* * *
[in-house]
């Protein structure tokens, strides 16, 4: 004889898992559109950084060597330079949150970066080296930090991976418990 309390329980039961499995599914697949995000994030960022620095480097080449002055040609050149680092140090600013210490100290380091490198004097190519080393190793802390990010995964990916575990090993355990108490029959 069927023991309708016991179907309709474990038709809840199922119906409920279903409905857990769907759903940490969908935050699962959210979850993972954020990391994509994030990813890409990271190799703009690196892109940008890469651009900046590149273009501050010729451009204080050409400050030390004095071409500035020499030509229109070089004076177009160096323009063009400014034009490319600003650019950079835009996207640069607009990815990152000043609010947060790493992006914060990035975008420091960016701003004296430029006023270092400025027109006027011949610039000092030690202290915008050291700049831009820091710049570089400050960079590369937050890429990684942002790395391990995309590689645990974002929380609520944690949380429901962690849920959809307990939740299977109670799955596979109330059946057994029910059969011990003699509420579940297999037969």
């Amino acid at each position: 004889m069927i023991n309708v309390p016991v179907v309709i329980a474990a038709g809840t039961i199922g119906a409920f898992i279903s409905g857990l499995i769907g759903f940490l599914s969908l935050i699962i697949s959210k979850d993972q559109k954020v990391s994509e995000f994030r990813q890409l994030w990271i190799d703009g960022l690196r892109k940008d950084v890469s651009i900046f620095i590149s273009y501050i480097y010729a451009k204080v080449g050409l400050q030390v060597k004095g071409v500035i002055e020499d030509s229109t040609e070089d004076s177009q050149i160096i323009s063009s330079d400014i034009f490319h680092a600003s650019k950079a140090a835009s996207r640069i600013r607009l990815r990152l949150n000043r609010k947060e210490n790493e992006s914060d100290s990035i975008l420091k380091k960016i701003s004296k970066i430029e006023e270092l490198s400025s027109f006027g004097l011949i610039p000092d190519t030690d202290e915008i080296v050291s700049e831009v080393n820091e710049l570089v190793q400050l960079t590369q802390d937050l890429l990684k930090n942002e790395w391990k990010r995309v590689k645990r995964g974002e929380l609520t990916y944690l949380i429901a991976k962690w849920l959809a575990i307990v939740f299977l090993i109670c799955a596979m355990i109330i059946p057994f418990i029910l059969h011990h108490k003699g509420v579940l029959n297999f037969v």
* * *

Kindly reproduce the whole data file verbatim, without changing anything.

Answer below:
[in-house]
């Protein structure tokens, strides 16, 4: 004889898992559109950084060597330079949150970066080296930090991976418990 309390329980039961499995599914697949995000994030960022620095480097080449002055040609050149680092140090600013210490100290380091490198004097190519080393190793802390990010995964990916575990090993355990108490029959 069927023991309708016991179907309709474990038709809840199922119906409920279903409905857990769907759903940490969908935050699962959210979850993972954020990391994509994030990813890409990271190799703009690196892109940008890469651009900046590149273009501050010729451009204080050409400050030390004095071409500035020499030509229109070089004076177009160096323009063009400014034009490319600003650019950079835009996207640069607009990815990152000043609010947060790493992006914060990035975008420091960016701003004296430029006023270092400025027109006027011949610039000092030690202290915008050291700049831009820091710049570089400050960079590369937050890429990684942002790395391990995309590689645990974002929380609520944690949380429901962690849920959809307990939740299977109670799955596979109330059946057994029910059969011990003699509420579940297999037969």
């Amino acid at each position: 004889m069927i023991n309708v309390p016991v179907v309709i329980a474990a038709g809840t039961i199922g119906a409920f898992i279903s409905g857990l499995i769907g759903f940490l599914s969908l935050i699962i697949s959210k979850d993972q559109k954020v990391s994509e995000f994030r990813q890409l994030w990271i190799d703009g960022l690196r892109k940008d950084v890469s651009i900046f620095i590149s273009y501050i480097y010729a451009k204080v080449g050409l400050q030390v060597k004095g071409v500035i002055e020499d030509s229109t040609e070089d004076s177009q050149i160096i323009s063009s330079d400014i034009f490319h680092a600003s650019k950079a140090a835009s996207r640069i600013r607009l990815r990152l949150n000043r609010k947060e210490n790493e992006s914060d100290s990035i975008l420091k380091k960016i701003s004296k970066i430029e006023e270092l490198s400025s027109f006027g004097l011949i610039p000092d190519t030690d202290e915008i080296v050291s700049e831009v080393n820091e710049l570089v190793q400050l960079t590369q802390d937050l890429l990684k930090n942002e790395w391990k990010r995309v590689k645990r995964g974002e929380l609520t990916y944690l949380i429901a991976k962690w849920l959809a575990i307990v939740f299977l090993i109670c799955a596979m355990i109330i059946p057994f418990i029910l059969h011990h108490k003699g509420v579940l029959n297999f037969v």